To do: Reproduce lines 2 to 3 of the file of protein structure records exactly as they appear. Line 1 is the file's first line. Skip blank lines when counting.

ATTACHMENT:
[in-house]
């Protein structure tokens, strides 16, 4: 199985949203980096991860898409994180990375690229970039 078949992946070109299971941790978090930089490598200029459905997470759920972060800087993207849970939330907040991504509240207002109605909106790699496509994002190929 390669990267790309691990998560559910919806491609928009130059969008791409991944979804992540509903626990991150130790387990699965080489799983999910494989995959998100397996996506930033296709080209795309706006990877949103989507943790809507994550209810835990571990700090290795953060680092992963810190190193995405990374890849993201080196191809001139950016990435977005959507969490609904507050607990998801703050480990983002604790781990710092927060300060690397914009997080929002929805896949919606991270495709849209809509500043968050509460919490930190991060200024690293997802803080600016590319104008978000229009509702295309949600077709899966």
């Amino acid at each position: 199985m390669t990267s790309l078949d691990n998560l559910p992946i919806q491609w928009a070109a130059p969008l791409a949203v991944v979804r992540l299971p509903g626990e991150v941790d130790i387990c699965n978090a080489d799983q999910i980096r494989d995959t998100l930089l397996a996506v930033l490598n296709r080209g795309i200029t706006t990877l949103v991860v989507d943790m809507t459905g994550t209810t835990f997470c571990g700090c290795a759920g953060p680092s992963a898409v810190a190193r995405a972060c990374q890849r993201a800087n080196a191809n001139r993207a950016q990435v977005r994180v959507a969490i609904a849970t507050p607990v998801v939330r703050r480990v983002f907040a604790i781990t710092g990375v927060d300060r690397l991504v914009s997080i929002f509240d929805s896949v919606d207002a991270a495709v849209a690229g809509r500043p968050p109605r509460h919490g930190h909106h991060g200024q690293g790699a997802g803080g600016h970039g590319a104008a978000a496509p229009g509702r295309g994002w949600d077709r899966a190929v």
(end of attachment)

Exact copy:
């Protein structure tokens, strides 16, 4: 199985949203980096991860898409994180990375690229970039 078949992946070109299971941790978090930089490598200029459905997470759920972060800087993207849970939330907040991504509240207002109605909106790699496509994002190929 390669990267790309691990998560559910919806491609928009130059969008791409991944979804992540509903626990991150130790387990699965080489799983999910494989995959998100397996996506930033296709080209795309706006990877949103989507943790809507994550209810835990571990700090290795953060680092992963810190190193995405990374890849993201080196191809001139950016990435977005959507969490609904507050607990998801703050480990983002604790781990710092927060300060690397914009997080929002929805896949919606991270495709849209809509500043968050509460919490930190991060200024690293997802803080600016590319104008978000229009509702295309949600077709899966």
């Amino acid at each position: 199985m390669t990267s790309l078949d691990n998560l559910p992946i919806q491609w928009a070109a130059p969008l791409a949203v991944v979804r992540l299971p509903g626990e991150v941790d130790i387990c699965n978090a080489d799983q999910i980096r494989d995959t998100l930089l397996a996506v930033l490598n296709r080209g795309i200029t706006t990877l949103v991860v989507d943790m809507t459905g994550t209810t835990f997470c571990g700090c290795a759920g953060p680092s992963a898409v810190a190193r995405a972060c990374q890849r993201a800087n080196a191809n001139r993207a950016q990435v977005r994180v959507a969490i609904a849970t507050p607990v998801v939330r703050r480990v983002f907040a604790i781990t710092g990375v927060d300060r690397l991504v914009s997080i929002f509240d929805s896949v919606d207002a991270a495709v849209a690229g809509r500043p968050p109605r509460h919490g930190h909106h991060g200024q690293g790699a997802g803080g600016h970039g590319a104008a978000a496509p229009g509702r295309g994002w949600d077709r899966a190929v």